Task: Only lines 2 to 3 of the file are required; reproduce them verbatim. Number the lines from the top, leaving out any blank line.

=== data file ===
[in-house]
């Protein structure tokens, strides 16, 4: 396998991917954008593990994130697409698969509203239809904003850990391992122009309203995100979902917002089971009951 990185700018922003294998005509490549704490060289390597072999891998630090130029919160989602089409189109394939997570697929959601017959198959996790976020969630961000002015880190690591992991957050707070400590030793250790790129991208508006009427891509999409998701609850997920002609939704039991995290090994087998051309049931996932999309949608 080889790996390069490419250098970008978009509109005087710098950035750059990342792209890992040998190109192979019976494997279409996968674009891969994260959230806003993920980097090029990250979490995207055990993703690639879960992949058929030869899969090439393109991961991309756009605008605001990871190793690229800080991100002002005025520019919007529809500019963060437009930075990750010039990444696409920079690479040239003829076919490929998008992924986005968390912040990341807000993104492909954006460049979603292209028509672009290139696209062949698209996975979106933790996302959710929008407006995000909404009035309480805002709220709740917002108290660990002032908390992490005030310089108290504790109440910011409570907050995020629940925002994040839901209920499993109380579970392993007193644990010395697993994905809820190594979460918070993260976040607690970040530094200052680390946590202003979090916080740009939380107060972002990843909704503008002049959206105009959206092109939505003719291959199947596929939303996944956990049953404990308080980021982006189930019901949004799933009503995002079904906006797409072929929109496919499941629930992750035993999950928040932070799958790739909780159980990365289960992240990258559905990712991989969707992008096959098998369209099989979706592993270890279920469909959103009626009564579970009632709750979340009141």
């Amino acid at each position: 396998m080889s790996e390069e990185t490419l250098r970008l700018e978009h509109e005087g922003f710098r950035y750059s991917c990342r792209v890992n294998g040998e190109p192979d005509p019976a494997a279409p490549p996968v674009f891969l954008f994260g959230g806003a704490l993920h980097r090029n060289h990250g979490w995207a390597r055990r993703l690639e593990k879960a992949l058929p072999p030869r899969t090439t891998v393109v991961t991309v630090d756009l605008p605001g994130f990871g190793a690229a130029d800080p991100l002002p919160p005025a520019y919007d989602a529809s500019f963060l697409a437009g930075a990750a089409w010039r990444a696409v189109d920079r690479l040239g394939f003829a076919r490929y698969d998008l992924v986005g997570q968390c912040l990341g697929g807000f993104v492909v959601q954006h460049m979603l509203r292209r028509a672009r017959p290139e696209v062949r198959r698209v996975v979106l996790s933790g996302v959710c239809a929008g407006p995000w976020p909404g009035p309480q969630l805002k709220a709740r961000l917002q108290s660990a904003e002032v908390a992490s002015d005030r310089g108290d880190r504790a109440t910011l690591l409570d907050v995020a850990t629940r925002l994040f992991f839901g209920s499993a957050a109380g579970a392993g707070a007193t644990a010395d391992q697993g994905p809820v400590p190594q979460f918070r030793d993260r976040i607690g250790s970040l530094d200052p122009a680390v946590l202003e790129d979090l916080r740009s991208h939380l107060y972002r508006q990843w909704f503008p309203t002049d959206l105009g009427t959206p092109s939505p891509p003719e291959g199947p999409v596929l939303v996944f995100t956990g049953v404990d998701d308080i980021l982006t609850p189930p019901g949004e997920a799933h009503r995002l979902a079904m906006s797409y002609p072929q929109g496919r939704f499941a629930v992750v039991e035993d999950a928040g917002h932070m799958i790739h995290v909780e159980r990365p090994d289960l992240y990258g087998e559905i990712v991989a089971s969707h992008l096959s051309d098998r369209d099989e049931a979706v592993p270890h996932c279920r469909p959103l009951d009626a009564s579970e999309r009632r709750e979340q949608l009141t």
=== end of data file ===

């Protein structure tokens, strides 16, 4: 396998991917954008593990994130697409698969509203239809904003850990391992122009309203995100979902917002089971009951 990185700018922003294998005509490549704490060289390597072999891998630090130029919160989602089409189109394939997570697929959601017959198959996790976020969630961000002015880190690591992991957050707070400590030793250790790129991208508006009427891509999409998701609850997920002609939704039991995290090994087998051309049931996932999309949608 080889790996390069490419250098970008978009509109005087710098950035750059990342792209890992040998190109192979019976494997279409996968674009891969994260959230806003993920980097090029990250979490995207055990993703690639879960992949058929030869899969090439393109991961991309756009605008605001990871190793690229800080991100002002005025520019919007529809500019963060437009930075990750010039990444696409920079690479040239003829076919490929998008992924986005968390912040990341807000993104492909954006460049979603292209028509672009290139696209062949698209996975979106933790996302959710929008407006995000909404009035309480805002709220709740917002108290660990002032908390992490005030310089108290504790109440910011409570907050995020629940925002994040839901209920499993109380579970392993007193644990010395697993994905809820190594979460918070993260976040607690970040530094200052680390946590202003979090916080740009939380107060972002990843909704503008002049959206105009959206092109939505003719291959199947596929939303996944956990049953404990308080980021982006189930019901949004799933009503995002079904906006797409072929929109496919499941629930992750035993999950928040932070799958790739909780159980990365289960992240990258559905990712991989969707992008096959098998369209099989979706592993270890279920469909959103009626009564579970009632709750979340009141």
């Amino acid at each position: 396998m080889s790996e390069e990185t490419l250098r970008l700018e978009h509109e005087g922003f710098r950035y750059s991917c990342r792209v890992n294998g040998e190109p192979d005509p019976a494997a279409p490549p996968v674009f891969l954008f994260g959230g806003a704490l993920h980097r090029n060289h990250g979490w995207a390597r055990r993703l690639e593990k879960a992949l058929p072999p030869r899969t090439t891998v393109v991961t991309v630090d756009l605008p605001g994130f990871g190793a690229a130029d800080p991100l002002p919160p005025a520019y919007d989602a529809s500019f963060l697409a437009g930075a990750a089409w010039r990444a696409v189109d920079r690479l040239g394939f003829a076919r490929y698969d998008l992924v986005g997570q968390c912040l990341g697929g807000f993104v492909v959601q954006h460049m979603l509203r292209r028509a672009r017959p290139e696209v062949r198959r698209v996975v979106l996790s933790g996302v959710c239809a929008g407006p995000w976020p909404g009035p309480q969630l805002k709220a709740r961000l917002q108290s660990a904003e002032v908390a992490s002015d005030r310089g108290d880190r504790a109440t910011l690591l409570d907050v995020a850990t629940r925002l994040f992991f839901g209920s499993a957050a109380g579970a392993g707070a007193t644990a010395d391992q697993g994905p809820v400590p190594q979460f918070r030793d993260r976040i607690g250790s970040l530094d200052p122009a680390v946590l202003e790129d979090l916080r740009s991208h939380l107060y972002r508006q990843w909704f503008p309203t002049d959206l105009g009427t959206p092109s939505p891509p003719e291959g199947p999409v596929l939303v996944f995100t956990g049953v404990d998701d308080i980021l982006t609850p189930p019901g949004e997920a799933h009503r995002l979902a079904m906006s797409y002609p072929q929109g496919r939704f499941a629930v992750v039991e035993d999950a928040g917002h932070m799958i790739h995290v909780e159980r990365p090994d289960l992240y990258g087998e559905i990712v991989a089971s969707h992008l096959s051309d098998r369209d099989e049931a979706v592993p270890h996932c279920r469909p959103l009951d009626a009564s579970e999309r009632r709750e979340q949608l009141t």